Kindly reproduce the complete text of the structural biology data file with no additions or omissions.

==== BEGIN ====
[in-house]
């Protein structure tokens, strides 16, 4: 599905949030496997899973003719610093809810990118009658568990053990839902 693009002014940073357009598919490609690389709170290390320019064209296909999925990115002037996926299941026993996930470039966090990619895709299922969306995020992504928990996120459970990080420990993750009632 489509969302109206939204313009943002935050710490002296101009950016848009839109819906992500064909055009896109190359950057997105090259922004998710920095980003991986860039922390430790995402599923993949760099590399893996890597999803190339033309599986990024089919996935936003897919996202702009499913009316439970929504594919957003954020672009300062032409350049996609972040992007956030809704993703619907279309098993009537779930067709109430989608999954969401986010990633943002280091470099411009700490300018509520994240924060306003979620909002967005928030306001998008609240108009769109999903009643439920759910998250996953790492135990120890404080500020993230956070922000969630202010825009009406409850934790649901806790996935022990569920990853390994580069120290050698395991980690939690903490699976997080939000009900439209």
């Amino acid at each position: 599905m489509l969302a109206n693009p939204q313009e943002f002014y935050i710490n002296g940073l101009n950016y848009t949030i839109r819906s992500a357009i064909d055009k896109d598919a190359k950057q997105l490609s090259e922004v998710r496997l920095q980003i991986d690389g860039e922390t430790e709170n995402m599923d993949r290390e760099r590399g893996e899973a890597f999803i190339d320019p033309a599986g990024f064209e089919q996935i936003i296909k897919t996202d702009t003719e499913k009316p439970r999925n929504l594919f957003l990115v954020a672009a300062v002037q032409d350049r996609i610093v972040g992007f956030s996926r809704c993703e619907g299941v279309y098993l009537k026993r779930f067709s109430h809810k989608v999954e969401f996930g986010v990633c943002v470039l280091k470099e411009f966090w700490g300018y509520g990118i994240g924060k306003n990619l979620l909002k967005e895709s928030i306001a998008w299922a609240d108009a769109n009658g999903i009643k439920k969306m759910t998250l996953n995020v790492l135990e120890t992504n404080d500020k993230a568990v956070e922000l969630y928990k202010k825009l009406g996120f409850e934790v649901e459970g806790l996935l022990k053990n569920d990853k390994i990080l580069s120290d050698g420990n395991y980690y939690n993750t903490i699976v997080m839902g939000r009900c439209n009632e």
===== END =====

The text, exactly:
[in-house]
């Protein structure tokens, strides 16, 4: 599905949030496997899973003719610093809810990118009658568990053990839902 693009002014940073357009598919490609690389709170290390320019064209296909999925990115002037996926299941026993996930470039966090990619895709299922969306995020992504928990996120459970990080420990993750009632 489509969302109206939204313009943002935050710490002296101009950016848009839109819906992500064909055009896109190359950057997105090259922004998710920095980003991986860039922390430790995402599923993949760099590399893996890597999803190339033309599986990024089919996935936003897919996202702009499913009316439970929504594919957003954020672009300062032409350049996609972040992007956030809704993703619907279309098993009537779930067709109430989608999954969401986010990633943002280091470099411009700490300018509520994240924060306003979620909002967005928030306001998008609240108009769109999903009643439920759910998250996953790492135990120890404080500020993230956070922000969630202010825009009406409850934790649901806790996935022990569920990853390994580069120290050698395991980690939690903490699976997080939000009900439209």
């Amino acid at each position: 599905m489509l969302a109206n693009p939204q313009e943002f002014y935050i710490n002296g940073l101009n950016y848009t949030i839109r819906s992500a357009i064909d055009k896109d598919a190359k950057q997105l490609s090259e922004v998710r496997l920095q980003i991986d690389g860039e922390t430790e709170n995402m599923d993949r290390e760099r590399g893996e899973a890597f999803i190339d320019p033309a599986g990024f064209e089919q996935i936003i296909k897919t996202d702009t003719e499913k009316p439970r999925n929504l594919f957003l990115v954020a672009a300062v002037q032409d350049r996609i610093v972040g992007f956030s996926r809704c993703e619907g299941v279309y098993l009537k026993r779930f067709s109430h809810k989608v999954e969401f996930g986010v990633c943002v470039l280091k470099e411009f966090w700490g300018y509520g990118i994240g924060k306003n990619l979620l909002k967005e895709s928030i306001a998008w299922a609240d108009a769109n009658g999903i009643k439920k969306m759910t998250l996953n995020v790492l135990e120890t992504n404080d500020k993230a568990v956070e922000l969630y928990k202010k825009l009406g996120f409850e934790v649901e459970g806790l996935l022990k053990n569920d990853k390994i990080l580069s120290d050698g420990n395991y980690y939690n993750t903490i699976v997080m839902g939000r009900c439209n009632e």